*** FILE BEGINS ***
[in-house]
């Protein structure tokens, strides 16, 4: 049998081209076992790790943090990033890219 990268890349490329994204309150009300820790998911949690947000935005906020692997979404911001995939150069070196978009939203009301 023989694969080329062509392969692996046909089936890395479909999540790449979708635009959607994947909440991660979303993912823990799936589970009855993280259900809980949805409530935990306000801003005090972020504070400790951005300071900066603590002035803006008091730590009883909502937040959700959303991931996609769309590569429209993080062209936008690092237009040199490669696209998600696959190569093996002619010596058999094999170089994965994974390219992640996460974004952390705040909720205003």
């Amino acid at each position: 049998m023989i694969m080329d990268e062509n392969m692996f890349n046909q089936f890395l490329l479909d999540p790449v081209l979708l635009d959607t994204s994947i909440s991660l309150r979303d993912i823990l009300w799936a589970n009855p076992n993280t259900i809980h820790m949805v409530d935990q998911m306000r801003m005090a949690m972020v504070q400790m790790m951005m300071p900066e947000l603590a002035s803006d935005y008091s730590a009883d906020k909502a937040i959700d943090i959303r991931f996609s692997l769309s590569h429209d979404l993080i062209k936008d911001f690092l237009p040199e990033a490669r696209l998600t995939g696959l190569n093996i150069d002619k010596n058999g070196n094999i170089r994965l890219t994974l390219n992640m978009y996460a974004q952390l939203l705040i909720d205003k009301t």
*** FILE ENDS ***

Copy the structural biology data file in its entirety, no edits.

[in-house]
């Protein structure tokens, strides 16, 4: 049998081209076992790790943090990033890219 990268890349490329994204309150009300820790998911949690947000935005906020692997979404911001995939150069070196978009939203009301 023989694969080329062509392969692996046909089936890395479909999540790449979708635009959607994947909440991660979303993912823990799936589970009855993280259900809980949805409530935990306000801003005090972020504070400790951005300071900066603590002035803006008091730590009883909502937040959700959303991931996609769309590569429209993080062209936008690092237009040199490669696209998600696959190569093996002619010596058999094999170089994965994974390219992640996460974004952390705040909720205003």
């Amino acid at each position: 049998m023989i694969m080329d990268e062509n392969m692996f890349n046909q089936f890395l490329l479909d999540p790449v081209l979708l635009d959607t994204s994947i909440s991660l309150r979303d993912i823990l009300w799936a589970n009855p076992n993280t259900i809980h820790m949805v409530d935990q998911m306000r801003m005090a949690m972020v504070q400790m790790m951005m300071p900066e947000l603590a002035s803006d935005y008091s730590a009883d906020k909502a937040i959700d943090i959303r991931f996609s692997l769309s590569h429209d979404l993080i062209k936008d911001f690092l237009p040199e990033a490669r696209l998600t995939g696959l190569n093996i150069d002619k010596n058999g070196n094999i170089r994965l890219t994974l390219n992640m978009y996460a974004q952390l939203l705040i909720d205003k009301t």